Jeffrey Schultz may not have had the capacity to appreciate the wrongfulness of his actions when he, according to a criminal complaint, nearly strangled his ex-wife to death and injured four Waukesha police officers earlier this year at the Country Springs Hotel.
Waukesha County Circuit Judge Ralph Ramirez ordered an examination Monday, Sept. 26, to determine just that, according to online court records. That examination is to be performed by the time Schultz, a Richfield resident, is due back in court for a motion hearing on Nov. 14.
Schultz was charged on Jan. 27 with a host of felony and misdemeanor offenses about four days after an argument between Schultz and his former wife reportedly lead to an almost fatal case of domestic violence.
According to the complaint, Schultz threatened to kill his ex-wife during the fight, choked her and repeatedly slammed her head against a wall inside a room at Country Springs, 2810 Gold Road.
The victim's daughter reported the incident to police.
The victim, who told police Schultz has made threats against her life and her children's lives in the past, received medical attention for various injuries and continued to feel the effects of the strangulation days later, she said in the complaint. The complaint noted she was "extremely close" to having her neck snapped and dying from the strangulation.
Four Waukesha police officers were also injured – one of them seriously – while trying to arrest Schultz, the complaint said.
Schultz, who the complaint said weighs 550 pounds, fell on one officer's left leg and pinned him to the ground. That officer had to be carried away from the scene after he said he felt a "strong popping sensation" in his knee.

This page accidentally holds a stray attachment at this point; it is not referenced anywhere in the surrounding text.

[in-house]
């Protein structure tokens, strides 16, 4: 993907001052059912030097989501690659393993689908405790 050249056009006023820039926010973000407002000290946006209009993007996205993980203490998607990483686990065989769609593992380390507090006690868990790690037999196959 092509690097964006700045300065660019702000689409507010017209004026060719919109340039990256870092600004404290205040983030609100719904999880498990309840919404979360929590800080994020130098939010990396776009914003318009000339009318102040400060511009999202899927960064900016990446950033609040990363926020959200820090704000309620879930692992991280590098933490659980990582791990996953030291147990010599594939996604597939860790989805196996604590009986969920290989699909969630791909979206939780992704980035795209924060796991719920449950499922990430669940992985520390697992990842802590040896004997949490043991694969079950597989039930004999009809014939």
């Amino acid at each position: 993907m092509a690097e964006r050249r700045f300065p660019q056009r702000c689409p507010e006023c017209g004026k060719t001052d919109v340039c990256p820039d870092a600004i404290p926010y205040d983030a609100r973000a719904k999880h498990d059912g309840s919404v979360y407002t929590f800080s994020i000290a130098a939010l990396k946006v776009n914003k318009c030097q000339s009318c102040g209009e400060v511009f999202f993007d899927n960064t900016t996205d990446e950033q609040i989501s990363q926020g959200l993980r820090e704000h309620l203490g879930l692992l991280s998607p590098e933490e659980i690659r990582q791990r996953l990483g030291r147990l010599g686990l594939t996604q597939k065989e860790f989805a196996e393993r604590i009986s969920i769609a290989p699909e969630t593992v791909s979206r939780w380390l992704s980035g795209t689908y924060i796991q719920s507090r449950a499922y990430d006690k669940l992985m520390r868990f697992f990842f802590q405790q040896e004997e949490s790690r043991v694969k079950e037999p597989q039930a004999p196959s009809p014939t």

Waukesha Police Chief Russell Jack said three other officers were hurt while trying to apprehend Schultz, but suffered only minor injuries.
Police said Schultz had a number of valid warrants for his arrest when he was picked up for the Country Springs incident. Those warrants instructed officers to use caution around Schultz due to his violent tendencies and said he might be armed.
Online court records indicate Schultz had a handful of run-ins with law enforcement before the incident.
In February 2015, he was charged with and later pleaded guilty to disorderly conduct and battery in Washington County. He was sentenced to two years of probation in that case.
The following month, he was charged again in Washington County with disorderly conduct and felony bail jumping, but those charges were later dismissed. A third Washington County case against him, again alleging disorderly conduct, is pending.
In the Waukesha County case, he was charged with first-degree reckless injury; two strangulation and suffocation counts; intimidating a victim with the use or attempted force; intimidating a witness/threatening force; false imprisonment; battery; disorderly conduct; resisting an officer, causing substantial bodily harm/soft tissue injury; and resisting or obstructing an officer.
He's facing up to nearly 71 years behind bars if convicted of all the charges.